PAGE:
Joe and I have stayed really good friends since we made Brick together. It's always great to work with your friends. Also, besides Joe, Steve Yedlin, my Cinematographer, I've been friends with him since college, and Nathan Johnson, my composer, is my cousin, we've been working together since we were kids. Having that kind of family around you, I think there's something really valuable about having a support group that lets you go out on limbs you might not otherwise go out on. Hopefully having that support group doesn't create an insulated safe environment, but actually does the opposite - lets you take some risks because you feel like you have a group of friends that have your back.
Nrama: What was that first conversation like when you sat down with Joe and said 'Not only am I putting you up against Bruce Willis, but you have to actually act like him.'?
Johnson: Well, luckily it was a slow burn, I didn't dump it all on him at one time. I actually told him about this idea back when we were at Sundance with Brick, so it was many years ago. Of course, I didn't know that he would be the guy in it, or that Bruce would be the older guy. It was just the basic notion of it.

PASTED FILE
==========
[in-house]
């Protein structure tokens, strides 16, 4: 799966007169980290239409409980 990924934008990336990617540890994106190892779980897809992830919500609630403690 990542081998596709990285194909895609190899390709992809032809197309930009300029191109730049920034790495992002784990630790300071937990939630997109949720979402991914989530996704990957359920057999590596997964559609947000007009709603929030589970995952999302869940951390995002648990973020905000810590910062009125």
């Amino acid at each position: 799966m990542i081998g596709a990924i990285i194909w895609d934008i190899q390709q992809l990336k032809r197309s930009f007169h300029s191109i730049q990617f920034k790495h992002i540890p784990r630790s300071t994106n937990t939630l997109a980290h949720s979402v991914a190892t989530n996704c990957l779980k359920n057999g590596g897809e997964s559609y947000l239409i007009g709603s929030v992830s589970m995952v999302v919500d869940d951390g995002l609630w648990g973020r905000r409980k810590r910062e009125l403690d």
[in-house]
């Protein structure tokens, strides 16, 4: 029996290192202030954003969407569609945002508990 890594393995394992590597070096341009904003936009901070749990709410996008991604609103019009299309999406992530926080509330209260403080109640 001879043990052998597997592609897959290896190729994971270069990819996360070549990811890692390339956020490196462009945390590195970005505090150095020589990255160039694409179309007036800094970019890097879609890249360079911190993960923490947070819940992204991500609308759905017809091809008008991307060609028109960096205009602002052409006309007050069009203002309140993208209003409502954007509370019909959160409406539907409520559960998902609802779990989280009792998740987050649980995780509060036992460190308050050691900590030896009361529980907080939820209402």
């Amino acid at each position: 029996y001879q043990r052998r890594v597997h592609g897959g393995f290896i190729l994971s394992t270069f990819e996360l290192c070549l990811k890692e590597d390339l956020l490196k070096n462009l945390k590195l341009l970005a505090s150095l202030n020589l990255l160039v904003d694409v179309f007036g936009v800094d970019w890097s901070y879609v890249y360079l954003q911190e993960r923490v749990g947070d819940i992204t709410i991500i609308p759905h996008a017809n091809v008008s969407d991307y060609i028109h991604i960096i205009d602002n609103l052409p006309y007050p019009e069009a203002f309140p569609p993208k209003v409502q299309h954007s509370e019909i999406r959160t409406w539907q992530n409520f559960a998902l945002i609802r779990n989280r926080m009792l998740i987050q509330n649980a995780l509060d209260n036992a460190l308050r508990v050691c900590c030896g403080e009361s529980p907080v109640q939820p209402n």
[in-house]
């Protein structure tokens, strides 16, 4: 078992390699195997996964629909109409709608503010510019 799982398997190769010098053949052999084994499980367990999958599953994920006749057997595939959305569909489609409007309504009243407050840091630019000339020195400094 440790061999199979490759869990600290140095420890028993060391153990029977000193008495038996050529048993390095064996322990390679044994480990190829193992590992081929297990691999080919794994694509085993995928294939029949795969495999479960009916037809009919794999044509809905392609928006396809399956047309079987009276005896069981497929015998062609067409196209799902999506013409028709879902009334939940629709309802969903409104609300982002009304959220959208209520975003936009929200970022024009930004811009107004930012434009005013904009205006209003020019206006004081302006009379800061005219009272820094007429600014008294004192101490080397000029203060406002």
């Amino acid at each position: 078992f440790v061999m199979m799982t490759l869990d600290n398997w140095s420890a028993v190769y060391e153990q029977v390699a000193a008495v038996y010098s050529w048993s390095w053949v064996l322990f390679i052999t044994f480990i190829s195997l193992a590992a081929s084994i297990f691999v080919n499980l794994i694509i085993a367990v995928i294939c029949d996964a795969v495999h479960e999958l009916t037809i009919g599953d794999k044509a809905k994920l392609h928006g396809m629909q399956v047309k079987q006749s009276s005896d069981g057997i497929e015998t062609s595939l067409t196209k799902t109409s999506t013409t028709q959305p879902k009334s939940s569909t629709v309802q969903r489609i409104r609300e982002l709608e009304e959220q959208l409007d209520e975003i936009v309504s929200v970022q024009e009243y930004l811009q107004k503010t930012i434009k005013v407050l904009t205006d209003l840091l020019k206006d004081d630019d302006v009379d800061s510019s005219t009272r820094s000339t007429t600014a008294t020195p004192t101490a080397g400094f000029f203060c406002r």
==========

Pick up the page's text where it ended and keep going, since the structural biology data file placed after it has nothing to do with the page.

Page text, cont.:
And then when writing the script, I was writing it for him, and we were constantly talking about it, so he was slowly wrapping his head around the idea of becoming another actor. Then when we cast Bruce, I think we were both really excited for the same reasons: 'cause it's Bruce Fucking Willis, you know? (laughs)
Nrama: So after you nerded out on the set for a few days, you were finally able to get down to business?
Johnson: No, I forced myself not to! That's the thing, when you show up to set, you gotta show up to work, you gotta do it. So I actually didn't let myself watch any Die Hard films leading up to production. Because it wouldn't be fair! I realize, Bruce is a terrific actor. So I realize, it's my job to give him what he needs as an actor. That's not going to be served by me showing up and being giddy that I'm working with Bruce Willis, even if that's what I'm feeling inside. You gotta show up and do right by him, give him what he needs as an actor, and just engage with him on that level.
And that wasn't tough. That's what he's there for. Once you're there on set working with him, all that icon status dissolves into the air and you're just working with a terrific actor.